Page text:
Feeding with your Swimming Muscles: How Fish Power Suction Feeding

4:00pm - 5:00pm / Tuesday 12th November 2019 / Venue: Lecture Theatre 2 Life Sciences Building
Type: Seminar / Category: Research / Series: BEEM Seminar
  • Suitable for: Staff and students with an interest in Behaviour, Evolution, Ecology and Microbiology
  • Admission: Free
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Speaker: Ariel Camp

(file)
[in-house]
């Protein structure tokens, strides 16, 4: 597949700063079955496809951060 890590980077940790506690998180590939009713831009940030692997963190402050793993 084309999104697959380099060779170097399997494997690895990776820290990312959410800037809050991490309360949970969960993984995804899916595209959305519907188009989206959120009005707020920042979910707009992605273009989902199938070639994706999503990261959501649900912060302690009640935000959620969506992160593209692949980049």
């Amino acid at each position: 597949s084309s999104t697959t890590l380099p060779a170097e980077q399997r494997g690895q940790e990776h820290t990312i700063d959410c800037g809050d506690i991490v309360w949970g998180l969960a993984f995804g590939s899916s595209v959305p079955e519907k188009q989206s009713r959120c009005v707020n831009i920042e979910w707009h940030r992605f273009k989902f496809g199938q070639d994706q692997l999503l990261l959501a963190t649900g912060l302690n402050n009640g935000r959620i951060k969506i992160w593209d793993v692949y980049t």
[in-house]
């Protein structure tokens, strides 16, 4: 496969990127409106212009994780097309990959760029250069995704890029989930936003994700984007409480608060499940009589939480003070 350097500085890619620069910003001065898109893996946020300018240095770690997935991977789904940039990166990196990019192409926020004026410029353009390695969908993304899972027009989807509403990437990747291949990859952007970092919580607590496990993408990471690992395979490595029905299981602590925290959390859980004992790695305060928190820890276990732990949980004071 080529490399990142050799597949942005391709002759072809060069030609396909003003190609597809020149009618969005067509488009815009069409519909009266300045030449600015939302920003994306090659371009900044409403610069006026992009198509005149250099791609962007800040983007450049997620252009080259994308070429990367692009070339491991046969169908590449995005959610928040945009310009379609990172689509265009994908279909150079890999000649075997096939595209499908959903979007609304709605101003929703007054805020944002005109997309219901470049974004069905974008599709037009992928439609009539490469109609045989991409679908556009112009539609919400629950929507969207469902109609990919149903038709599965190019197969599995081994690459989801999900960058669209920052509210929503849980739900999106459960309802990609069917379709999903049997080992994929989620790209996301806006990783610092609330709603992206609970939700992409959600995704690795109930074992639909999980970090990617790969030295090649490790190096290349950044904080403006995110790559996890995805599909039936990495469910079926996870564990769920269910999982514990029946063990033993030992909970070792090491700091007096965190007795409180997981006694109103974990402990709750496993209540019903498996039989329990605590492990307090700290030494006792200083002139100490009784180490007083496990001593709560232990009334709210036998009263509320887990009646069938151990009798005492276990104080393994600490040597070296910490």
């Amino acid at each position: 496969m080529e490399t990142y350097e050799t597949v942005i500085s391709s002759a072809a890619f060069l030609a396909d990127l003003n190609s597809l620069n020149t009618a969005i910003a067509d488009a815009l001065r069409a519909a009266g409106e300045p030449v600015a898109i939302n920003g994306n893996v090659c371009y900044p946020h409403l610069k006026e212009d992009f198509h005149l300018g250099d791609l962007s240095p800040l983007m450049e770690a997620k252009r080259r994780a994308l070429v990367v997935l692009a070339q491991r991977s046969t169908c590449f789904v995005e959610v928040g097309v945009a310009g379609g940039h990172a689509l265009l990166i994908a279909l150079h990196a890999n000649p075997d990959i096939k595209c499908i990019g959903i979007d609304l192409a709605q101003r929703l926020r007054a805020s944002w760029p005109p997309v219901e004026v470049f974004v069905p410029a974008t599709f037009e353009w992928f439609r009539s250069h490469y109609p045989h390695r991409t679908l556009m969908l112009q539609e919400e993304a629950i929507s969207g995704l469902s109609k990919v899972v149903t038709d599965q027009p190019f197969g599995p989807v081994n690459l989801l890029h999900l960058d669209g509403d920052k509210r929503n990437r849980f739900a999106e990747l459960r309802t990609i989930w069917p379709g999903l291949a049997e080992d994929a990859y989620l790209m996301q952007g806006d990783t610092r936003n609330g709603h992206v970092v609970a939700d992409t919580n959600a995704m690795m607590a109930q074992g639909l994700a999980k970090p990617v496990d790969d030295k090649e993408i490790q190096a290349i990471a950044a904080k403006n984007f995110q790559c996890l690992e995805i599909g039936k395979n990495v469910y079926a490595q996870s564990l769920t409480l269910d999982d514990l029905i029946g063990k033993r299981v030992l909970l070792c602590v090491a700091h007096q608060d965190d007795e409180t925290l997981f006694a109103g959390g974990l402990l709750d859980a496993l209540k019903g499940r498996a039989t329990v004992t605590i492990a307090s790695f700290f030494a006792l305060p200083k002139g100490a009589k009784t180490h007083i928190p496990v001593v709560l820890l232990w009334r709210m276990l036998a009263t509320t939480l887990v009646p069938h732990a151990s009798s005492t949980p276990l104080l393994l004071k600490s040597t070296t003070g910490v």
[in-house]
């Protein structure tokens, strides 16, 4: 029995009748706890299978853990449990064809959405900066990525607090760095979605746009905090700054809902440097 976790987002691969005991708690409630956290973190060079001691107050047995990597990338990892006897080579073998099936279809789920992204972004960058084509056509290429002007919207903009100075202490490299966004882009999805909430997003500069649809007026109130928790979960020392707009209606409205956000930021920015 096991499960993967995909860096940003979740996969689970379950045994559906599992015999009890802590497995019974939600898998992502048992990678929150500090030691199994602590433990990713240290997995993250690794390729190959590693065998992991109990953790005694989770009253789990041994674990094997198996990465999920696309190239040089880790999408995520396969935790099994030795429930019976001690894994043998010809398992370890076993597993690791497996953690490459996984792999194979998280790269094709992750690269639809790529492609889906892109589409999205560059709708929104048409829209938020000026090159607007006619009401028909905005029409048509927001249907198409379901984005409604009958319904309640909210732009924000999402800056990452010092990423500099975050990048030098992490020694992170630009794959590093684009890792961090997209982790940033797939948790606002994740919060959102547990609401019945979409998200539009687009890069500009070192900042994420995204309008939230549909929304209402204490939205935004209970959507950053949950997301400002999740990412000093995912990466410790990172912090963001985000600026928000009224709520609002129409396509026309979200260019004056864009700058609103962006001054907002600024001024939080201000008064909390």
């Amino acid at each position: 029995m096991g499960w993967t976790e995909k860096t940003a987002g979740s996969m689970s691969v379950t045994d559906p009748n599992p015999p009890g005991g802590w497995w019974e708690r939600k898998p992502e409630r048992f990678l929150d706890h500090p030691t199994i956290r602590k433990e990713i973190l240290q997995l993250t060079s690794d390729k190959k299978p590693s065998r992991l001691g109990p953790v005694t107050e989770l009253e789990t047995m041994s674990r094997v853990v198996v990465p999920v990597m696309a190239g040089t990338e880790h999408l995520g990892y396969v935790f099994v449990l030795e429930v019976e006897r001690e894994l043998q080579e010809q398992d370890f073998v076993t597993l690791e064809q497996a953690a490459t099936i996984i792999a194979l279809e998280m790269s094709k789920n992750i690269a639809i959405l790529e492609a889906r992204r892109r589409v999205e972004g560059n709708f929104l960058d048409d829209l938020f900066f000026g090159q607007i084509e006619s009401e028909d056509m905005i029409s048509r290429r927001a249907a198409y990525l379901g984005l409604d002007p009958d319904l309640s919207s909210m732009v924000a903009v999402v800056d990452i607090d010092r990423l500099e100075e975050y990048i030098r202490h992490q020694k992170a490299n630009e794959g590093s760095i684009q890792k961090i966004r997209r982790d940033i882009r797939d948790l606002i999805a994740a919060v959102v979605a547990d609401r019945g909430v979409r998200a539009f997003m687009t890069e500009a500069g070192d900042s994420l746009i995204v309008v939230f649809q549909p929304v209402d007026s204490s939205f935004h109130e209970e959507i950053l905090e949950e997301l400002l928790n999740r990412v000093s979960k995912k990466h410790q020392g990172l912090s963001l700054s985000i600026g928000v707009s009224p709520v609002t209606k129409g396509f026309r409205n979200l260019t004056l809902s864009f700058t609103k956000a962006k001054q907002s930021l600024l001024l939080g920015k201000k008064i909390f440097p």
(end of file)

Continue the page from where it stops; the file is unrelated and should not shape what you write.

Most of the over 30,000 species of fishes rely on suction to capture their food: rapidly opening the mouth so the surrounding water—and food—is sucked inside. However, this fast and forceful feeding behaviour requires substantial power, possibly more than the feeding muscle of the head can generate. Alternatively, power could also be generated by the large muscles of the body. Ariel’s research examines how the body muscles and skeleton can contribute to feeding, and how this role may have shaped the evolution of both body morphology and feeding behaviours. To do this, she combines X-ray imaging with 3D computer animation to visualize muscle and bone motion during natural feeding behaviours in fish. This seminar will present her work on the role of the body muscles in powering suction feeding, and in acting like a neck to transfer motion between the head and body.